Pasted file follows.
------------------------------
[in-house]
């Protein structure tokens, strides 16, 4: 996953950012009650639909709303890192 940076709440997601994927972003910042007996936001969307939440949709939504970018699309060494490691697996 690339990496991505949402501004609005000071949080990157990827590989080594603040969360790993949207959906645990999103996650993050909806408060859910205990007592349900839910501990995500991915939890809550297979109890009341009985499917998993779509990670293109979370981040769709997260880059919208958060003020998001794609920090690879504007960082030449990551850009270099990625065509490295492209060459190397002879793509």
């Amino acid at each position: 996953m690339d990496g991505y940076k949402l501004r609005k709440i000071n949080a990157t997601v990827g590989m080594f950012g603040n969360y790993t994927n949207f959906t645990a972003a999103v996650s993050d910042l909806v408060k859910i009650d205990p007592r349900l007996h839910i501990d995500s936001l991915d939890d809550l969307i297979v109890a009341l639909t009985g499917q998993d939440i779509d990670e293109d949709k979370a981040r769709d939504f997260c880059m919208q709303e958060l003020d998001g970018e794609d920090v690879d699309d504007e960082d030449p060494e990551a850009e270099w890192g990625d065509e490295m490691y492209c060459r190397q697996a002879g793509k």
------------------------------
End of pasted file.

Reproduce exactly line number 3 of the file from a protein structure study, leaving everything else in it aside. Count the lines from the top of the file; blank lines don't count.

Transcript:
């Amino acid at each position: 996953m690339d990496g991505y940076k949402l501004r609005k709440i000071n949080a990157t997601v990827g590989m080594f950012g603040n969360y790993t994927n949207f959906t645990a972003a999103v996650s993050d910042l909806v408060k859910i009650d205990p007592r349900l007996h839910i501990d995500s936001l991915d939890d809550l969307i297979v109890a009341l639909t009985g499917q998993d939440i779509d990670e293109d949709k979370a981040r769709d939504f997260c880059m919208q709303e958060l003020d998001g970018e794609d920090v690879d699309d504007e960082d030449p060494e990551a850009e270099w890192g990625d065509e490295m490691y492209c060459r190397q697996a002879g793509k």